4. 4.0 4.1 Phil Hamilton (2008-07-12). "Teen 'sexting' alarms cyber-safety experts". The Press. p. A13.
  5. Inga Gilchrist (2008-06-23). "Student knickers in a not; 'Sexting' shocks parents, police". mX.
  6. Gigi Stone (2008-12-03). "Sexting". World News Saturday.
  7. "Sex and Tech" (PDF). The National Campaign to Prevent Teen and Unplanned Pregnancy. 12-10-2008. Retrieved 10-20-2009.
  8. "Sociologist: Few teens 'sexting'". UPI. 2009-01-11. Retrieved 2009-05-06.
  9. "Truth of Sexting Amongst UK Teens". 8-4-2009. Retrieved 10-20-2009.[dead link]
  10. "Kids face porn charges over 'sexting'". National Nine News. Archived from the original on 2012-07-03. Retrieved 2009-01-20.
  11. Liz Porter (2008-08-10). "Malice in Wonderland". The Age. Retrieved 2009-01-14.
  12. Pilkington, Ed (2009-01-14). "Sexting craze leads to child pornography charges". London: Guardian News and Media. Retrieved 2009-01-14.
  13. Kim Zetter, 'Sexting' Hysteria Falsely Brands Educator as Child Pornographer, (Apr. 3, 2009).
  14. Ting-Yi Oei, My Students. My Cellphone. My Ordeal., The Washington Post (Apr. 19, 2009).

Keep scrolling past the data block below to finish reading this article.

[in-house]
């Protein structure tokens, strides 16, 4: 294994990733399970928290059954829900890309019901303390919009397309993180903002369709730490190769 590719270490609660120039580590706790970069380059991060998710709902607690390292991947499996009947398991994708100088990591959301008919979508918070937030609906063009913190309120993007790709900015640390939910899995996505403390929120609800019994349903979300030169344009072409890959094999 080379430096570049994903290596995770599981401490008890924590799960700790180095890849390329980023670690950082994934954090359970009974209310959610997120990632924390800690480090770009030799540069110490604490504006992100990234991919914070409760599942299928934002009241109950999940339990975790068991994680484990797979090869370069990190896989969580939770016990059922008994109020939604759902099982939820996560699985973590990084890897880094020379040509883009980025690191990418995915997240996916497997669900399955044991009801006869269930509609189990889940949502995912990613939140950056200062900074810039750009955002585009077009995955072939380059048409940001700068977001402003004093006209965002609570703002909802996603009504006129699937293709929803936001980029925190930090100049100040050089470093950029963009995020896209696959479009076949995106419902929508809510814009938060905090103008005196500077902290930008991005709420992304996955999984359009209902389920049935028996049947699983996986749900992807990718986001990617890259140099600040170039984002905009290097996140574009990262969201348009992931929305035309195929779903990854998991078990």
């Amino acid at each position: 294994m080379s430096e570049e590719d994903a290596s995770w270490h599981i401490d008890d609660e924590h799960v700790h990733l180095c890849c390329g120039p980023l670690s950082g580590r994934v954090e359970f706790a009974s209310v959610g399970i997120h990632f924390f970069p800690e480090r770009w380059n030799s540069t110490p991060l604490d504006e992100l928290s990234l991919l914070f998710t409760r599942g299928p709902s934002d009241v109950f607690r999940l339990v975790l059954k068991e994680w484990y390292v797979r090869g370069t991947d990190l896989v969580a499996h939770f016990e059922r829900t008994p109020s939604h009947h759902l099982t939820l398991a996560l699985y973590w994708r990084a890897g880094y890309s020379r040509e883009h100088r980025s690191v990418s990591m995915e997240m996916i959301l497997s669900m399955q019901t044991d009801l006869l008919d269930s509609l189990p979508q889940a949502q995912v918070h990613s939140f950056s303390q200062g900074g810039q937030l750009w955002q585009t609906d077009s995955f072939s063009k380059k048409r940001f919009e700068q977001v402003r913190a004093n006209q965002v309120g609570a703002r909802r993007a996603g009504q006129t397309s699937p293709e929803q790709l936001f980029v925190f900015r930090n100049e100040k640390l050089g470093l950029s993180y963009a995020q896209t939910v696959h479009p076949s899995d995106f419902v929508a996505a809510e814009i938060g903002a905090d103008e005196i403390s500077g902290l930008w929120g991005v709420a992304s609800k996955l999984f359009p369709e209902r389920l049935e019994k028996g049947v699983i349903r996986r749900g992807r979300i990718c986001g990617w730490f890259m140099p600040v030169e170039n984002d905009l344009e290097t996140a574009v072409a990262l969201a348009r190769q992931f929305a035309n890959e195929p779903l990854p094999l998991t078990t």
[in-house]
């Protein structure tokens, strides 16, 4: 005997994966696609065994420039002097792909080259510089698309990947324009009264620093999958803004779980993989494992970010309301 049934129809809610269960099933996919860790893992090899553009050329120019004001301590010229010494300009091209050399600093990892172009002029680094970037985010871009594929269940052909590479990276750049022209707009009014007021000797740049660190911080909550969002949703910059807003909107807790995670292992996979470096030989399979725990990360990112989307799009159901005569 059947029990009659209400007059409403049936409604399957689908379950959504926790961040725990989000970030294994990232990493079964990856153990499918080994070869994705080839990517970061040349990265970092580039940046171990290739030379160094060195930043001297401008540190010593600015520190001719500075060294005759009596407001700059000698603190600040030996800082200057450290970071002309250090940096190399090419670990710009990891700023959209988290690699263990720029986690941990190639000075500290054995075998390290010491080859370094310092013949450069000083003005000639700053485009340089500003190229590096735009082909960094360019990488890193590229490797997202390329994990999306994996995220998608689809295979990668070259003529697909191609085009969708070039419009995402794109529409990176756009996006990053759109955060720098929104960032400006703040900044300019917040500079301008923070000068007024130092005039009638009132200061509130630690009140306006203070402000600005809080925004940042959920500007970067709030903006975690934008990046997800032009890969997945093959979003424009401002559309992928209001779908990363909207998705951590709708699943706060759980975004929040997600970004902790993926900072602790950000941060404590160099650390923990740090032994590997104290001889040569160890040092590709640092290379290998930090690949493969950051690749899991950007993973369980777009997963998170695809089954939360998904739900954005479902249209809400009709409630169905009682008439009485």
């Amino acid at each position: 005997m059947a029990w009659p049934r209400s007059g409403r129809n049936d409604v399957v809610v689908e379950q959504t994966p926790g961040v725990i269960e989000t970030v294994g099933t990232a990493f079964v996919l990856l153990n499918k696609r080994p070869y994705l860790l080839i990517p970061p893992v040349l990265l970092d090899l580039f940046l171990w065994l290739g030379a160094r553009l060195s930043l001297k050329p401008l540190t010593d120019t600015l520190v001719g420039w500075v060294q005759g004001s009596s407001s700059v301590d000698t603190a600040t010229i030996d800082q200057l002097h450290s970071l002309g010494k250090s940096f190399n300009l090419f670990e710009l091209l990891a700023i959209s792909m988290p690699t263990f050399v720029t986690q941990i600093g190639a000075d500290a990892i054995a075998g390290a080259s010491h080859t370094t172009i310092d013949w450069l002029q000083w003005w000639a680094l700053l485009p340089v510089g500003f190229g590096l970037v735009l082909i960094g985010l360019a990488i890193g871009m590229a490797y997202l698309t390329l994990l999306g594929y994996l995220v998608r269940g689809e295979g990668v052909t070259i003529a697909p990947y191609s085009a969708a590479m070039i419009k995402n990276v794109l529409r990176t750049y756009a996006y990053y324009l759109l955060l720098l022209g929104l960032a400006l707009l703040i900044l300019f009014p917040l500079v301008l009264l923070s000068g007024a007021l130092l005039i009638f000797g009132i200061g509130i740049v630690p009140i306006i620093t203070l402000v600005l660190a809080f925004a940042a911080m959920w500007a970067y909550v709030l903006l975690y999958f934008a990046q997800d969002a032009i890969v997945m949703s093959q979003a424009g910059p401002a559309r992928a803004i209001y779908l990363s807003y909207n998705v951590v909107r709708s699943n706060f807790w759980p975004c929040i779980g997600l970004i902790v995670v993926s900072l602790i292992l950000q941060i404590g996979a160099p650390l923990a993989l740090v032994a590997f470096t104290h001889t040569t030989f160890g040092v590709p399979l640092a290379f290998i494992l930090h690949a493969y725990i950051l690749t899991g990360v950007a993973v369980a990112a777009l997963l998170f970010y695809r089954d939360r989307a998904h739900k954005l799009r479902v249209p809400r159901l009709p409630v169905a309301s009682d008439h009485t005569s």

15. "Ex-Teacher Guilty Plea, Nude Photo of Melinda Dennehy Sent to Student". National Ledger. July 27, 2010. Retrieved July 29, 2010.
  16. Martha Irvine, Porn charges for 'sexting' stir debate, Associated Press (Feb. 4, 2009).
  17. Castalia police look into complaint of nude photos sent by cell phone, Sandusky Register (Mar. 20, 2009).
  18. Leslie Bixler, Girl, 17, charged for sending naked photographs The News-Messenger (Apr. 3, 2009).
  19. Two Mason Teenagers Charged In 'Sexting' Case, WLWT (Mar. 4, 2009).
  20. Template:Cite press release
  21. "Miller, et al v. Skumanick". ACLU of Pennsylvania. Retrieved 2009-03-29.
  22. "Sexting Girls Facing Porn Charge Sue D.A.". CBS News. 2009-03-27. Retrieved 2009-03-29.
  23. "My 1st Bra, My 1st Sexual Offense". Psychology Today Blogs. 2009-03-29. Retrieved 2009-04-02.
  24. The Philadelphia Inquirer. Retrieved 28 August 2010.[dead link]
  25. Rookie Legislator In National Eye With Bill To Lessen 'Sexting' Penalty For Consenting Minors
  26. Vermont Considers Legalizing Teen 'Sexting', Associated Press (Apr. 13, 2009).
  27. Dick Russ, Ohio to address 'sexting' laws, WKYC-TV (Apr. 13, 2009).
  28. Utah lawmakers OK bill on 'sexting', Associated Press (Mar. 11, 2009).
  30. Christy Matte (May 5, 2009). "Sexting Goes Primetime". Retrieved 2009-06-01.

Further reading

cs:Sexting de:Sexting es:Sexting ext:Sexting fr:Sexting gl:Sexting it:Sexting pt:Sexting

Community content is available under CC-BY-SA unless otherwise noted.